Domestic Violence Shelters at Capacity During Heat Wave

Victims of domestic abuse are finding North Texas shelters at maximum capacity during the scorching summer, according to domestic violence prevention advocates.

Debra Nixon Bowles with a group called ‘Women Called Moses’ said she has 50 women looking for shelter this week to escape abusive partners.

“I’m not afraid to use my voice to tell the community, we need your support,” Bowles said. “Not in other countries, not in other cities, we’re talking about Dallas, Texas.”

One of her clients is a woman, using the name “Sue” to conceal her identity since she says her abusive partner is stalking her.

Sue and her five children recently moved to a run down two bedroom home after the man they were hiding from found out where they were staying before.

“We have no food,” Sue said. “So I’m trying to figure out, how’s shelter for them now? What do we eat?”

The woman said she does not have the $600 a month rent the landlord expects her to pay.

“There’s not enough resources to make a woman feel secure that things are going to be OK. So that’s what leads us to go back and depend upon the abuser,” Sue said.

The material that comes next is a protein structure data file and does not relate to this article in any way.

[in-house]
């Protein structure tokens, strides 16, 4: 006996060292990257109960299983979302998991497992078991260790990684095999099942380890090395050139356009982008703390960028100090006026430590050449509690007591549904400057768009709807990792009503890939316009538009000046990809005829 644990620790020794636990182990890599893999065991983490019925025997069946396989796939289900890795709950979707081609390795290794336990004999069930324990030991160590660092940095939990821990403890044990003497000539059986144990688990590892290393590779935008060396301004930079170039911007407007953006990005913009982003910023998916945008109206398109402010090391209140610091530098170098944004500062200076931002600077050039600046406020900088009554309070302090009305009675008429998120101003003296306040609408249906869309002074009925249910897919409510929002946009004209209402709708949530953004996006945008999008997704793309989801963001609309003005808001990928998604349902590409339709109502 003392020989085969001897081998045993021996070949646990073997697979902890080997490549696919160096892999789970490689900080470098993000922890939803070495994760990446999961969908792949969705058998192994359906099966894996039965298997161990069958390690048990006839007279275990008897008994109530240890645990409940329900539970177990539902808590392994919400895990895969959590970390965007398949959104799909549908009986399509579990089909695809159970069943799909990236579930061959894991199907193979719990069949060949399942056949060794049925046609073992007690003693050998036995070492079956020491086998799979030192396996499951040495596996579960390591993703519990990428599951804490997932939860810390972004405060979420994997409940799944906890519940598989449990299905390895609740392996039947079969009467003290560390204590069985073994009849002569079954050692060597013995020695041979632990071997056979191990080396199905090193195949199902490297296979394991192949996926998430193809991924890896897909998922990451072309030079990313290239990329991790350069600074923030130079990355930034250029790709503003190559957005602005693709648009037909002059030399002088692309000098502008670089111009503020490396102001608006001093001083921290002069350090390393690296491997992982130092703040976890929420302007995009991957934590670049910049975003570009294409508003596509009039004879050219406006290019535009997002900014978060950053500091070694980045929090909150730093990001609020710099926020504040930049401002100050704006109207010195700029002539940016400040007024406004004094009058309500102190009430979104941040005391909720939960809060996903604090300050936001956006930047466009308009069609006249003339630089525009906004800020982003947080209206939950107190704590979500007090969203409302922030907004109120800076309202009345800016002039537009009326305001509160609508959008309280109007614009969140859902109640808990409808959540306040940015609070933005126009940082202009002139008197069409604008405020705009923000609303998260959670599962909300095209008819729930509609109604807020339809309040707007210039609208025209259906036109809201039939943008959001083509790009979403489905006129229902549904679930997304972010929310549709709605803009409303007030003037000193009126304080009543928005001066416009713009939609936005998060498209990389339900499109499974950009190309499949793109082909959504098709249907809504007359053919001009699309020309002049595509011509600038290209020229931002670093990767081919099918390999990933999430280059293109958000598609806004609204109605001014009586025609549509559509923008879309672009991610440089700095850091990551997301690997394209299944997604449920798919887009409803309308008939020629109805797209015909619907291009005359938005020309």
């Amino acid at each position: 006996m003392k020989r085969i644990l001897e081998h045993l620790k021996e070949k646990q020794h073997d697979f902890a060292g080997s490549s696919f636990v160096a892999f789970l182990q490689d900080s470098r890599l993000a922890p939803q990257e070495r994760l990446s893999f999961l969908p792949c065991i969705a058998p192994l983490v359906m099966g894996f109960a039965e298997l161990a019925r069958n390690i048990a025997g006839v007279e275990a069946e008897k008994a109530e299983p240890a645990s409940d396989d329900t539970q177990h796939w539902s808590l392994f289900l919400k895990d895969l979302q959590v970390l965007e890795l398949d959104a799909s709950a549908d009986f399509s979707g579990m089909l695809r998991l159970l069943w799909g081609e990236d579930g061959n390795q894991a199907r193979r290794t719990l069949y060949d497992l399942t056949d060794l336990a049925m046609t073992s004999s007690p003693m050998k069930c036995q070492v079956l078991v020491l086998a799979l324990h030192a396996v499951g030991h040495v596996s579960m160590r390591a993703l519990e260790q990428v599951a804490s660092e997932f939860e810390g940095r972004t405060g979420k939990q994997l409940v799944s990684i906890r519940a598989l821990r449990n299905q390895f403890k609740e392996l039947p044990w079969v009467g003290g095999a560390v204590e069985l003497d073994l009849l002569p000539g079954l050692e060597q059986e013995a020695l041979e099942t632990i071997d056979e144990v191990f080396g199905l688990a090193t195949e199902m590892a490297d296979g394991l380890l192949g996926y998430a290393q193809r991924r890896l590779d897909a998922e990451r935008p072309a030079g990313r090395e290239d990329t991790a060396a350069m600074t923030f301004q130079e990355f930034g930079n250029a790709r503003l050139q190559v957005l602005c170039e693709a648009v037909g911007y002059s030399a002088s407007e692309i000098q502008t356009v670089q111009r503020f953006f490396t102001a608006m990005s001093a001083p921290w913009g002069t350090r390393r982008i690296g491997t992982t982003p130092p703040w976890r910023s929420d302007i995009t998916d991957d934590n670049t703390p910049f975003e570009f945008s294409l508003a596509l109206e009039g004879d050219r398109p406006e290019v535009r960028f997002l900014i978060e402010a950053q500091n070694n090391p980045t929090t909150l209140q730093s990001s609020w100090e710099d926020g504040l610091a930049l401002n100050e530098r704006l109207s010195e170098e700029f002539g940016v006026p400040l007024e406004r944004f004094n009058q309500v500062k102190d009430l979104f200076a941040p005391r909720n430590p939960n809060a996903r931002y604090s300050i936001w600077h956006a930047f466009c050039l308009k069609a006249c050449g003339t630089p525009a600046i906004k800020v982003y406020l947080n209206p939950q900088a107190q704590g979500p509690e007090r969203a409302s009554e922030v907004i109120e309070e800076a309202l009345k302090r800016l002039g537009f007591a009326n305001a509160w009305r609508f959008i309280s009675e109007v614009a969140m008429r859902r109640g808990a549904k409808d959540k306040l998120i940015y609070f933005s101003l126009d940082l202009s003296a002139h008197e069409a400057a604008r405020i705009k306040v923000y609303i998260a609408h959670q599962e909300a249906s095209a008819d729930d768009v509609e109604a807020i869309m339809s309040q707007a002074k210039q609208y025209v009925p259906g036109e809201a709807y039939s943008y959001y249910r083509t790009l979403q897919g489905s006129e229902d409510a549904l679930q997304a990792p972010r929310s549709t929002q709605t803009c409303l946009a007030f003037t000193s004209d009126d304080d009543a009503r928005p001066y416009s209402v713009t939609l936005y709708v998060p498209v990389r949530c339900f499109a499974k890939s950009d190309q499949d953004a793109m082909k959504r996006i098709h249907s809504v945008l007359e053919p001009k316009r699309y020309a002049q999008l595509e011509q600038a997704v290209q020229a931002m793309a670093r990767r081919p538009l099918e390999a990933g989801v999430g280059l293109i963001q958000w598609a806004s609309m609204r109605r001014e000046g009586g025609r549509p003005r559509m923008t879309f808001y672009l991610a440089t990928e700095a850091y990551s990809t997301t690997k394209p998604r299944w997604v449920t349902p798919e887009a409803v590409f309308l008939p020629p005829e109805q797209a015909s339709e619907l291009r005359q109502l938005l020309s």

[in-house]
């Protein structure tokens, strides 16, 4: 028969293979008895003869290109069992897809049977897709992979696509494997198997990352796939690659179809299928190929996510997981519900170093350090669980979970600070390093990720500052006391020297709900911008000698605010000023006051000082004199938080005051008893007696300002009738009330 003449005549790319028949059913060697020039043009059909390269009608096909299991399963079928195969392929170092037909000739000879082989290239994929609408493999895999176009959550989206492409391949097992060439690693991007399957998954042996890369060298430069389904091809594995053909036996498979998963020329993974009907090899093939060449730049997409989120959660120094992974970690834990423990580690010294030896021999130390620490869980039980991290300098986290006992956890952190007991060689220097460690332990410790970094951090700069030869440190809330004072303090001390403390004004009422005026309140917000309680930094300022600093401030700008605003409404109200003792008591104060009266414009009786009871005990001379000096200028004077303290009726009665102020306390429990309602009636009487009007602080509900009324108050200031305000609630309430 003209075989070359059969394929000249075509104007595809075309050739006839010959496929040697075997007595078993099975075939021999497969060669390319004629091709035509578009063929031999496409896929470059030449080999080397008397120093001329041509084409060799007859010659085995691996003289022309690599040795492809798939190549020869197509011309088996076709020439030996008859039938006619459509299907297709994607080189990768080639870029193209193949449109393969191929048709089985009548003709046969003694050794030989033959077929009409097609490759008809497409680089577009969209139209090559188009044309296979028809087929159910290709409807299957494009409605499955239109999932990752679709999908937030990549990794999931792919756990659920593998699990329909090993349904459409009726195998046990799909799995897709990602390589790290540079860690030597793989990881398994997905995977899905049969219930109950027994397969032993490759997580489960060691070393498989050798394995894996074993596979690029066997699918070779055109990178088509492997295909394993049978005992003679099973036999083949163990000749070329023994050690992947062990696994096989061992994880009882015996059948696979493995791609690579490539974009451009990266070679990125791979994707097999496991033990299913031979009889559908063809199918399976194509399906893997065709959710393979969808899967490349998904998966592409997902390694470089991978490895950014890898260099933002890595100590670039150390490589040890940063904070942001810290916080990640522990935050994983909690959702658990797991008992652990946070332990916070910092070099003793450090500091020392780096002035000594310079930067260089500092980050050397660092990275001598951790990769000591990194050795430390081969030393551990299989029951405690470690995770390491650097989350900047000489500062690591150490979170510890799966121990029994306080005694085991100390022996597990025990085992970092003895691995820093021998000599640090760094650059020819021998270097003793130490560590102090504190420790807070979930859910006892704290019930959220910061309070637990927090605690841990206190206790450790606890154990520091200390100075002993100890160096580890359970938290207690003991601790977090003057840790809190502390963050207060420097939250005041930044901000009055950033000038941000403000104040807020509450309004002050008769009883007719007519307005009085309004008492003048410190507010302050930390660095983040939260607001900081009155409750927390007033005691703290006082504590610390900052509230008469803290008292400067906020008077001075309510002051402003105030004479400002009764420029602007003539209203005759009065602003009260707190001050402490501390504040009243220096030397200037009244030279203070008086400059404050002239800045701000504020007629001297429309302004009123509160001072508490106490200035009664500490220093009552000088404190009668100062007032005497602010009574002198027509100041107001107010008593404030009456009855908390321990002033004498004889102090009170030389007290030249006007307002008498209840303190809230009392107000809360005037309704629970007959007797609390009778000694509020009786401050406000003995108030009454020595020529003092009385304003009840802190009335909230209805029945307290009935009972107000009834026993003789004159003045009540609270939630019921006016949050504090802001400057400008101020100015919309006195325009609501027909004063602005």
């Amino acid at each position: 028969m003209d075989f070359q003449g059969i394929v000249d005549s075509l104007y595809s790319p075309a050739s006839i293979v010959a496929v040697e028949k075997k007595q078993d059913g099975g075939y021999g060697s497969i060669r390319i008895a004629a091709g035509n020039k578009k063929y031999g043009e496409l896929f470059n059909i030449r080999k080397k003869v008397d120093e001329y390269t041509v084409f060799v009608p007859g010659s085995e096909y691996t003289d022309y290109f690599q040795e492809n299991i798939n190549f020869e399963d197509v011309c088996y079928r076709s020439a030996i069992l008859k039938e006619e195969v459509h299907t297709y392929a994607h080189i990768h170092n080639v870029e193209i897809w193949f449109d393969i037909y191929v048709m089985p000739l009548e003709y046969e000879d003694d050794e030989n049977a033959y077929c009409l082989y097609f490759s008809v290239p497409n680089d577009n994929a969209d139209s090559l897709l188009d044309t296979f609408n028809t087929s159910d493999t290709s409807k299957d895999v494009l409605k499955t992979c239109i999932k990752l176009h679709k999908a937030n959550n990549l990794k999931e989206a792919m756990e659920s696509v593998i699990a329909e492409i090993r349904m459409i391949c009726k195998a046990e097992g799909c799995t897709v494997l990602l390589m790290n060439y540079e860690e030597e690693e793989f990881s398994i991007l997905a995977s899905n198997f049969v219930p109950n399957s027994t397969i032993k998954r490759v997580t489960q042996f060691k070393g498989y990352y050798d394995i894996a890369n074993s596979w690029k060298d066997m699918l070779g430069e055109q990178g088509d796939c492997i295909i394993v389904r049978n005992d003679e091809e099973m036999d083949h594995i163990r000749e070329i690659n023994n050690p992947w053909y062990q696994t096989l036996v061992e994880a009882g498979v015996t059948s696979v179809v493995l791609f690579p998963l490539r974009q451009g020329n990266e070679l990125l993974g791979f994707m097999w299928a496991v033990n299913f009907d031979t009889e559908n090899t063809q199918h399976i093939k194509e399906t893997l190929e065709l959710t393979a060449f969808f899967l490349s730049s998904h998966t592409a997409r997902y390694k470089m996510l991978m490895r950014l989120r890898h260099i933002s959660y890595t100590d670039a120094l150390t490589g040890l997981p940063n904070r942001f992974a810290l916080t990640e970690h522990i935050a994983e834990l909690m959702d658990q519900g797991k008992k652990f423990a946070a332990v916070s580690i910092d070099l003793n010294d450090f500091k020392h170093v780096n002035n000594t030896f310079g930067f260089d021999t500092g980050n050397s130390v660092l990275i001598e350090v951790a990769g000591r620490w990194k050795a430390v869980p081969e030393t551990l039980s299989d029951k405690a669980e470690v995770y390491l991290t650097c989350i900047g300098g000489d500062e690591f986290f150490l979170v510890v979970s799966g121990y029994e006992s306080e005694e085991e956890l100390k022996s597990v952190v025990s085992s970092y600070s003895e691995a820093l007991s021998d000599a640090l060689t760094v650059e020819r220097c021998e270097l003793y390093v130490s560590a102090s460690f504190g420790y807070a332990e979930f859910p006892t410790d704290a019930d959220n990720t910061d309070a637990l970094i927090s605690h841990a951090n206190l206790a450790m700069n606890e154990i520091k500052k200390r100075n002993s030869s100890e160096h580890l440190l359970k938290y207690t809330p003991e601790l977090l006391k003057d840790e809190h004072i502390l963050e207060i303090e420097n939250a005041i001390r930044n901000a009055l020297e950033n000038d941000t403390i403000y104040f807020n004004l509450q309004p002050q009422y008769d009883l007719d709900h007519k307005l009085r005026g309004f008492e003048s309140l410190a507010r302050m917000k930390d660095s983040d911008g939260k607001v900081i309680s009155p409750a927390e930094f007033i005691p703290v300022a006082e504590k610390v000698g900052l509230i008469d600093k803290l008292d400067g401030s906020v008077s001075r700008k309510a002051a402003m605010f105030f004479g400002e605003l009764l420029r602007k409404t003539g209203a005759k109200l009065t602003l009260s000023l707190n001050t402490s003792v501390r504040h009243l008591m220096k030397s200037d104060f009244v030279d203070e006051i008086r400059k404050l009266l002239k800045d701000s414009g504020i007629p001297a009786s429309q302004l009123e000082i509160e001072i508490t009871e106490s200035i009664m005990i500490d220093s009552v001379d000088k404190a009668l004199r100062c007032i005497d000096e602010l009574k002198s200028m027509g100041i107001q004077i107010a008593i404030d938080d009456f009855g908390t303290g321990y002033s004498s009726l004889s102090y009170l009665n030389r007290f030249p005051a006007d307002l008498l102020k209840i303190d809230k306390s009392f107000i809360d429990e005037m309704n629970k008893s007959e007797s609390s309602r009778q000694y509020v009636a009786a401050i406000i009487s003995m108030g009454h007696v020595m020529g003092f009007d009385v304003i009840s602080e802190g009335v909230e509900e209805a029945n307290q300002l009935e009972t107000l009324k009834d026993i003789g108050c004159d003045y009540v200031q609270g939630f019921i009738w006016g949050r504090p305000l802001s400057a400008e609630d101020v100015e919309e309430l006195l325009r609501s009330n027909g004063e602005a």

Bowles said advocates urge victims to leave violent situations but can’t always support the families once they do leave.

“That’s not the victims fault when we’re preaching this, we’re talking about it, and now that’s she’s with us and she’s made that move, that powerful move, and we have no place to place her," Bowles said. "It’s unacceptable."

Mayor Mike Rawlings made domestic violence a major focus of his administration this year.

The Mayor sponsored a March 23 City Hall rally to bring attention to the problem and recruit support from men to stop abuse of women in the first place.

“He put his voice out there, he put his face behind it,” Bowles said. “Now we need the community, agencies, churches, individuals, to get involved. We need them to get out here. We need to do fundraisers. We need more shelters in our city."

Jan Langbein, Executive Director of Genesis Women’s Shelter, confirmed that shelter space is extremely tight this summer.

She praised Mayor Rawlings effort to raise awareness and said he has continued talking with advocates since the rally and is still supporting their work.

“The challenge is still tremendous,” Langbein said.

Paige Flink with the Family Place Shelter said her organization also puts women up in hotels if necessary on an emergency basis when shelters are full.

But Flink said Dallas needs more long-term affordable housing options for abuse victims, combined with child care. Fink said these women need to support their children independent of abusive spouses.

Those options could help Sue.

“I had education under me and I had something going for myself before I started being abused,” Sue said.

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